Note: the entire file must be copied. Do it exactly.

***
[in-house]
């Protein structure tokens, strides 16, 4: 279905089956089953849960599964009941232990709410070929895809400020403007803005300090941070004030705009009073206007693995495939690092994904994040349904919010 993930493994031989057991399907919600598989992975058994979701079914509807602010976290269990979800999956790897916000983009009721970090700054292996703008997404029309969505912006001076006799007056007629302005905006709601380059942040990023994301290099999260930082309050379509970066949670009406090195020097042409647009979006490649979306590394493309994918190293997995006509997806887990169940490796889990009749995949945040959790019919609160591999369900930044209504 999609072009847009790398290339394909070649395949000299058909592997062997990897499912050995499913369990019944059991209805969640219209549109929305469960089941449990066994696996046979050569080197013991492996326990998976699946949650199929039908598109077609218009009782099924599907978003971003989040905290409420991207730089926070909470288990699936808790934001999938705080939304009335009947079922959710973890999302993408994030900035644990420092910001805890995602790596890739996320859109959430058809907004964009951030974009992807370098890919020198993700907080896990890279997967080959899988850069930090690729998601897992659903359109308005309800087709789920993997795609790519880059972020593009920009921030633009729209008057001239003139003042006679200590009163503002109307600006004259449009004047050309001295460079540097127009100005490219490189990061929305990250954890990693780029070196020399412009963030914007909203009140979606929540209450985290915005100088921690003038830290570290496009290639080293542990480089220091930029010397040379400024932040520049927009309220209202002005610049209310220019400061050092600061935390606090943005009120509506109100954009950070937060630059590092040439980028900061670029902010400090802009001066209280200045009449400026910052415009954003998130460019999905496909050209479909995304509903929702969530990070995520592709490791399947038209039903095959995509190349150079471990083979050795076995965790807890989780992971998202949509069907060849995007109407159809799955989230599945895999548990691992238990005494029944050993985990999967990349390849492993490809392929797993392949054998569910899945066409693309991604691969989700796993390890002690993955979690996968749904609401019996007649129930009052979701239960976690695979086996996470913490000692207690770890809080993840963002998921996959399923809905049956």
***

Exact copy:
[in-house]
């Protein structure tokens, strides 16, 4: 279905089956089953849960599964009941232990709410070929895809400020403007803005300090941070004030705009009073206007693995495939690092994904994040349904919010 993930493994031989057991399907919600598989992975058994979701079914509807602010976290269990979800999956790897916000983009009721970090700054292996703008997404029309969505912006001076006799007056007629302005905006709601380059942040990023994301290099999260930082309050379509970066949670009406090195020097042409647009979006490649979306590394493309994918190293997995006509997806887990169940490796889990009749995949945040959790019919609160591999369900930044209504 999609072009847009790398290339394909070649395949000299058909592997062997990897499912050995499913369990019944059991209805969640219209549109929305469960089941449990066994696996046979050569080197013991492996326990998976699946949650199929039908598109077609218009009782099924599907978003971003989040905290409420991207730089926070909470288990699936808790934001999938705080939304009335009947079922959710973890999302993408994030900035644990420092910001805890995602790596890739996320859109959430058809907004964009951030974009992807370098890919020198993700907080896990890279997967080959899988850069930090690729998601897992659903359109308005309800087709789920993997795609790519880059972020593009920009921030633009729209008057001239003139003042006679200590009163503002109307600006004259449009004047050309001295460079540097127009100005490219490189990061929305990250954890990693780029070196020399412009963030914007909203009140979606929540209450985290915005100088921690003038830290570290496009290639080293542990480089220091930029010397040379400024932040520049927009309220209202002005610049209310220019400061050092600061935390606090943005009120509506109100954009950070937060630059590092040439980028900061670029902010400090802009001066209280200045009449400026910052415009954003998130460019999905496909050209479909995304509903929702969530990070995520592709490791399947038209039903095959995509190349150079471990083979050795076995965790807890989780992971998202949509069907060849995007109407159809799955989230599945895999548990691992238990005494029944050993985990999967990349390849492993490809392929797993392949054998569910899945066409693309991604691969989700796993390890002690993955979690996968749904609401019996007649129930009052979701239960976690695979086996996470913490000692207690770890809080993840963002998921996959399923809905049956």